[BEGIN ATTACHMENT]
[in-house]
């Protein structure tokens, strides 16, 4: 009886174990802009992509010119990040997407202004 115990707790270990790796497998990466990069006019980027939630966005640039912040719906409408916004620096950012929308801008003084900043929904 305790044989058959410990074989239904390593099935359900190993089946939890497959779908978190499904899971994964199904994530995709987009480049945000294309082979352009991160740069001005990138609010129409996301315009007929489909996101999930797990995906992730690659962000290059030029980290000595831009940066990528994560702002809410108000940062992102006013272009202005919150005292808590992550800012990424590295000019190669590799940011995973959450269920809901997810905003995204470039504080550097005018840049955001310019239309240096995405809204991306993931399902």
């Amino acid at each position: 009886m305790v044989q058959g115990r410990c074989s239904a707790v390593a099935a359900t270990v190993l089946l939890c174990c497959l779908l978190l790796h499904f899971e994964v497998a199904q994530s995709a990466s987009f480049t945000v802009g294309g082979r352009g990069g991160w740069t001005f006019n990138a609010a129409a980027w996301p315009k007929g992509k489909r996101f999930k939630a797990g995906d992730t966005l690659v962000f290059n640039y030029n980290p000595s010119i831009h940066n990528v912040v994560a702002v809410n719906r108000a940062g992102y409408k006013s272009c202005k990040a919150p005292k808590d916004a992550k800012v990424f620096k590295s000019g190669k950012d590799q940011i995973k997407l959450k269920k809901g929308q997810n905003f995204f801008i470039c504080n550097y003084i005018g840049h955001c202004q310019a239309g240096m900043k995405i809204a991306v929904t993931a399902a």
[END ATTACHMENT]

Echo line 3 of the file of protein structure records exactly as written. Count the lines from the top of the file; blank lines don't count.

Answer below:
């Amino acid at each position: 009886m305790v044989q058959g115990r410990c074989s239904a707790v390593a099935a359900t270990v190993l089946l939890c174990c497959l779908l978190l790796h499904f899971e994964v497998a199904q994530s995709a990466s987009f480049t945000v802009g294309g082979r352009g990069g991160w740069t001005f006019n990138a609010a129409a980027w996301p315009k007929g992509k489909r996101f999930k939630a797990g995906d992730t966005l690659v962000f290059n640039y030029n980290p000595s010119i831009h940066n990528v912040v994560a702002v809410n719906r108000a940062g992102y409408k006013s272009c202005k990040a919150p005292k808590d916004a992550k800012v990424f620096k590295s000019g190669k950012d590799q940011i995973k997407l959450k269920k809901g929308q997810n905003f995204f801008i470039c504080n550097y003084i005018g840049h955001c202004q310019a239309g240096m900043k995405i809204a991306v929904t993931a399902a």